Annals of interruption

Some well-known phenomena: ceteris paribus, in conversations between men and women, (a) men speak significantly more than women, and (b) men interrupt women significantly more than vice versa. The effects carry over (not surprisingly) to argument between justices of the U.S. Supreme Court, and there they are augmented by another effect, that conservatives interrupt liberals significantly more often than vice versa. (These results from a study now in press for the Virginia Law Review.)

These effects can be seen as instances of a larger phenomenon: a tendency of those who are, or believe themselves to be, more dominant in an interaction to feel free to impose themselves on their partners and a corresponding tendency of those who are, or believe themselves to be, less dominant in an interaction to avoid imposing themselves on their partners.

The story came to me in the NYT on the 18th, in a piece by Adam Liptak. Well, in print in the national edition on the 18th, under the title “Let Me Finish, Please: Conservative Men Dominate the Debate’ — and on-line on the 17th, under the title “Why Gorsuch May Not Be So Genteel on the Bench”:

Justice Neil M. Gorsuch is by all accounts the soul of courtesy, and he may have a hard time elbowing his way into the judicial crossfire that is the modern Supreme Court argument.

Justices interrupt one another all the time, and it may not be easy for the new justice to find his place and to raise his voice this week, when he hears his first arguments.

But a new study suggests that Justice Gorsuch has two things going for him: He is conservative, and he is male.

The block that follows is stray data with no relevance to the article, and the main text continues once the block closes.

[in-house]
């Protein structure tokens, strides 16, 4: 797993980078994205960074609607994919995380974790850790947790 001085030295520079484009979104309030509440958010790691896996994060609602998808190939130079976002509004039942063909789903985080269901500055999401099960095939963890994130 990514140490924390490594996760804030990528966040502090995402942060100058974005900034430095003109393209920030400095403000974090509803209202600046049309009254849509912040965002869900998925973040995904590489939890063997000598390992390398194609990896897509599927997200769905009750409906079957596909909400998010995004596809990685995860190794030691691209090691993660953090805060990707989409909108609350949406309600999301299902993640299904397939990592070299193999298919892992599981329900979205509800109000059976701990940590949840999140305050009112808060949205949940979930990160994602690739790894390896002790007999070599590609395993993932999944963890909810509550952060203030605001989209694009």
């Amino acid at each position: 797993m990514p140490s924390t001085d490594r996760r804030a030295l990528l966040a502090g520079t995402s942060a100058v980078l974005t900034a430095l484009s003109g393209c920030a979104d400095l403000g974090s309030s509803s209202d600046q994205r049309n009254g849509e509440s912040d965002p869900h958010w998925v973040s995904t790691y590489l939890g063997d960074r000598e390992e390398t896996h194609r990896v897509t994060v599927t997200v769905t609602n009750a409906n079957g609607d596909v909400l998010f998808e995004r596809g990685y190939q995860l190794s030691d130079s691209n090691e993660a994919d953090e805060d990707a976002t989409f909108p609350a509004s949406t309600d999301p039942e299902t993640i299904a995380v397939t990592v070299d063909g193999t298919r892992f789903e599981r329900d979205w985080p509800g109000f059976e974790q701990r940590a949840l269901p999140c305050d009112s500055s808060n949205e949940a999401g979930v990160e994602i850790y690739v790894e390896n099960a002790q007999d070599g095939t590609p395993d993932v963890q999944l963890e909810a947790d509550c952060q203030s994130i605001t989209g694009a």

“Conservatives interrupt liberals at significantly higher rates than liberals interrupt conservatives,” the study, to be published in The Virginia Law Review, found.

And male justices, perhaps not surprisingly, interrupt female justices far more often than the other way around. “Even though female justices speak less often and use fewer words than male justices,” the study found, “they are nonetheless interrupted during oral argument at a significantly higher rate.”

Tonja Jacobi, a law professor at Northwestern University who conducted the study with Dylan Schweers, a law student there, said the ideological disparity reflected the balance of power on the court.

“Conservatives have dominated the court for the last 50 years, and, knowing that, they feel they are more in power than liberals feel,” Professor Jacobi said in an interview. “Interruptions are generally considered an aspect of dominance, and the conservatives feel dominant over the liberals. With Gorsuch entering the court, that’s going to reinforce that tendency.”

Gender, the study concluded, plays an even larger role

The study considered 7,239 interruptions in arguments from 2004 to 2015. Of those, 32 percent were of women, and just 4 percent were by women.

Studies in other settings have shown that men tend to assert their power by interrupting women. Still, it is telling that the phenomenon persists at the Supreme Court.

“If female justices are consistently interrupted more than their male counterparts in this context,” the study said, “it would show that gender dynamics are so powerful to persist even in the face of high levels of power achieved by women.”

Male lawyers also interrupt female justices more often than male ones. (Female lawyers, it seems, never interrupt anyone.)

This is particularly surprising in light of the stern instructions the Supreme Court provides in a guide for lawyers preparing to argue before it.

“Never interrupt a justice who is addressing you,” the guide says. “If you are speaking and a justice interrupts you, cease talking immediately and listen.”